October 17, 2006, 4:53 AM CT
Listening To The Sound Of Skin Cancer
Scientists at the University of Missouri-Columbia can now detect the spread of skin cancer cells through the blood by literally listening to their sound. The unprecedented, minimally invasive technique causes melanoma cells to emit noise, and could let oncologists spot early signs of metastases -- as few as 10 cancer cells in a blood sample -- before they even settle in other organs. The results of the successful experimental tests appear in the Oct. 15 issue of the journal Optics Letters, published by the Optical Society of America.
The team's method, called photoacoustic detection, combines laser techniques from optics and ultrasound techniques from acoustics, using a laser to make cells vibrate and then picking up the characteristic sound of melanoma cells. In a clinical test, doctors would take a patient's blood sample and separate the red blood cells and the plasma. In a healthy person, the remaining cells would be white blood cells, but in a melanoma patient the sample may contain cancer cells. To find out, doctors would put the sample in saline solution and expose it to rapid-fire sequences of brief but intense blue-laser pulses, each lasting just five billionths of a second.
In lab tests, the Missouri-Columbia team was able to detect melanoma cells obtained from actual patients, showing that the method can spot as few as 10 cells in saline solution. The dark, microscopic granules of melanin contained in the cancer cells absorb the energy bursts from the blue-laser light, going through rapid cycles of expanding as they heat up and shrinking as they cool down. These sudden changes generate loud cracks -- relative to the granules' size -- which propagate in the solution like tiny tsunamis.........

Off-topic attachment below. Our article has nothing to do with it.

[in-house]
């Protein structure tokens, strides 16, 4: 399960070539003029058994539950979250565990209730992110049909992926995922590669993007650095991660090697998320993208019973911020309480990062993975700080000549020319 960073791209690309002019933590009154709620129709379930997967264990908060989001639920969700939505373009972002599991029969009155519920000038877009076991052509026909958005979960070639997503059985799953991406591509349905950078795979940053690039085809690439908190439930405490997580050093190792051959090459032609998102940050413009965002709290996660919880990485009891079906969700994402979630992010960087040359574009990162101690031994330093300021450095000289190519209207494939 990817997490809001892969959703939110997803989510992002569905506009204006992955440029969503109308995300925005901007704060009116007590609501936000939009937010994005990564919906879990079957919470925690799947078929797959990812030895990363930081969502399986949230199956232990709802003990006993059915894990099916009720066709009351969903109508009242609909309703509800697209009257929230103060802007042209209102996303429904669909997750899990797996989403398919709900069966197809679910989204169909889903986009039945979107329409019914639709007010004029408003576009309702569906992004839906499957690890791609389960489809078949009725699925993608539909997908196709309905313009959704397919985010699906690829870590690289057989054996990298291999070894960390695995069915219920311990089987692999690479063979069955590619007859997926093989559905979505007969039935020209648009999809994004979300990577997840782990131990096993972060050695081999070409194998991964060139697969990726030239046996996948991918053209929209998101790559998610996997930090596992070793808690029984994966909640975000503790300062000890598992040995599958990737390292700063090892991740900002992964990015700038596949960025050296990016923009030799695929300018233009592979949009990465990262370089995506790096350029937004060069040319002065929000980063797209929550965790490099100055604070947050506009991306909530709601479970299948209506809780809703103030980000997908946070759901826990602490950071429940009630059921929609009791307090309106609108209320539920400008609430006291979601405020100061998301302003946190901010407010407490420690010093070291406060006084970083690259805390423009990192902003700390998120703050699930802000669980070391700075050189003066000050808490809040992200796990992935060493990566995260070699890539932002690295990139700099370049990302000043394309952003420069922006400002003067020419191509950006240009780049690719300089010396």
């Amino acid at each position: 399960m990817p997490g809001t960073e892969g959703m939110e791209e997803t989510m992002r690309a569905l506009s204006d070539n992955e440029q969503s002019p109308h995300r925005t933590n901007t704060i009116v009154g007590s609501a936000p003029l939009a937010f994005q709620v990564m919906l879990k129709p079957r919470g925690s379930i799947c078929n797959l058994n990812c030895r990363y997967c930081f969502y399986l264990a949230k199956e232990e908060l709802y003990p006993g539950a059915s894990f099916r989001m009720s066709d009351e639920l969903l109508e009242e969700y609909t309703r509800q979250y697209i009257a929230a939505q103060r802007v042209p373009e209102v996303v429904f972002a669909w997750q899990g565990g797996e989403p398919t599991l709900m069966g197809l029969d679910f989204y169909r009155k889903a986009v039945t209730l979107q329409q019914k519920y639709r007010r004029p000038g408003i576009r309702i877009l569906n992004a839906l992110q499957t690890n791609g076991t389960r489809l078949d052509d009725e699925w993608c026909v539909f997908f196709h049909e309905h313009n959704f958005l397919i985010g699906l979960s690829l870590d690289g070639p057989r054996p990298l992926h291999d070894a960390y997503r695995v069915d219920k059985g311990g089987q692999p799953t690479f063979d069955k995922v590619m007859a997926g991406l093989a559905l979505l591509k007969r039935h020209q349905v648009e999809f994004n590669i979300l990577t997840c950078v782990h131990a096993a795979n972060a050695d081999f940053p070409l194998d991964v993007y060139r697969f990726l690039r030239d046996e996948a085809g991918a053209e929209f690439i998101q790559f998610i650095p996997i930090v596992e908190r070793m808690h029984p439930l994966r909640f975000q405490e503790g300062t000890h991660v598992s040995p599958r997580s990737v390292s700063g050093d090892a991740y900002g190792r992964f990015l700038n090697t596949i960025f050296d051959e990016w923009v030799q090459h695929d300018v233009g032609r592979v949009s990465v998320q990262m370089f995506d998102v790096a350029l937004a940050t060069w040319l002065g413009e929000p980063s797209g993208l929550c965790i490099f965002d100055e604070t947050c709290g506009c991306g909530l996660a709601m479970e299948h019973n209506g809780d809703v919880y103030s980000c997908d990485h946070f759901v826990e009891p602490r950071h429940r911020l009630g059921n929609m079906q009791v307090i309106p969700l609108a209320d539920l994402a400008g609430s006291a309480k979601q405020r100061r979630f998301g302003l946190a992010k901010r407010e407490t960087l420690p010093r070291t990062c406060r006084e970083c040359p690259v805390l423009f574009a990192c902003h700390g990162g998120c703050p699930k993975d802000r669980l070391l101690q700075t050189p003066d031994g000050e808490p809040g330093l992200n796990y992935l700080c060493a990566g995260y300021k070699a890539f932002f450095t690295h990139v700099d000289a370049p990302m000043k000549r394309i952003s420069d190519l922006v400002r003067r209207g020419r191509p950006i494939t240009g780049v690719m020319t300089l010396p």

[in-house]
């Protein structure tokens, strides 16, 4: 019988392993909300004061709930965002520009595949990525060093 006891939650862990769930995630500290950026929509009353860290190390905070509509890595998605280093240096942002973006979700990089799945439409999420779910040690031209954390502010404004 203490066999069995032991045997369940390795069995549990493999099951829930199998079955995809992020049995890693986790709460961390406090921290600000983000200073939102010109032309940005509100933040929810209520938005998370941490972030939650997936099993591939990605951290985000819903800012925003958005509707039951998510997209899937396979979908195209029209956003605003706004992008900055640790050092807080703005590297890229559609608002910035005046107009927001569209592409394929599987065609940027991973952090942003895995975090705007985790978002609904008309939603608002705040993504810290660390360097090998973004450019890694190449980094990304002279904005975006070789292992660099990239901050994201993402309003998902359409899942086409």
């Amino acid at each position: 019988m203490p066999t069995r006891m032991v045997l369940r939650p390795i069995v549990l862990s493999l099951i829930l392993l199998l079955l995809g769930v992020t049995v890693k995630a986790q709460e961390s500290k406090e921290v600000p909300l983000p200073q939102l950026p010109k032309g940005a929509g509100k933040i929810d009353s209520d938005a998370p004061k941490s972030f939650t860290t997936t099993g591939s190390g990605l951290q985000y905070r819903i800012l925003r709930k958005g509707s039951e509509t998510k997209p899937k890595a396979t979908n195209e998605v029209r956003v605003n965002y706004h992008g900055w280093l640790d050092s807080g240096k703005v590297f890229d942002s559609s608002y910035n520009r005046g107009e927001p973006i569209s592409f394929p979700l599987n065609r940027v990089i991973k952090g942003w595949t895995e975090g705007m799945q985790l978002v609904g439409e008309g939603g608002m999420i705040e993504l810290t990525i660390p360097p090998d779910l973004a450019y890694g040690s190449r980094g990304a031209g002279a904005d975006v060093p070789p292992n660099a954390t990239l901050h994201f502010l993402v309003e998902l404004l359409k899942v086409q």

Posted by: George Permalink Source
October 17, 2006, 4:48 AM CT
Studying Tumor Genomics
The newly established Berkeley Cancer Genome Center, led by members of the Life Sciences Division in the Department of Energy's Lawrence Berkeley National Laboratory, is one of seven Cancer Genome Characterization Centers to receive awards from the National Cancer Institute and the National Human Genome Research Institute. Earlier today the two institutes, both part of the National Institutes of Health, announced a three-year, $35 million project which will seek to identify important genetic changes involved in lung, brain, and ovary cancers through genome analysis.
The Berkeley Cancer Genome Center is a collaboration between Berkeley Lab, the University of California at Berkeley, and the University of California at San Francisco. The center's director is Joe W. Gray, who is the director of the Life Sciences Division and Berkeley Lab's Associate Laboratory Director for Life and Environmental Sciences. Computational biologist Paul Spellman of the Life Sciences Division is codirector.
"The Berkeley Cancer Genome Center will be focused on identifying changes to the populations of messenger RNA that occur in cancer," says Spellman. Such changes are indicative of different kinds of proteins produced by the altered genomes of tumor cells.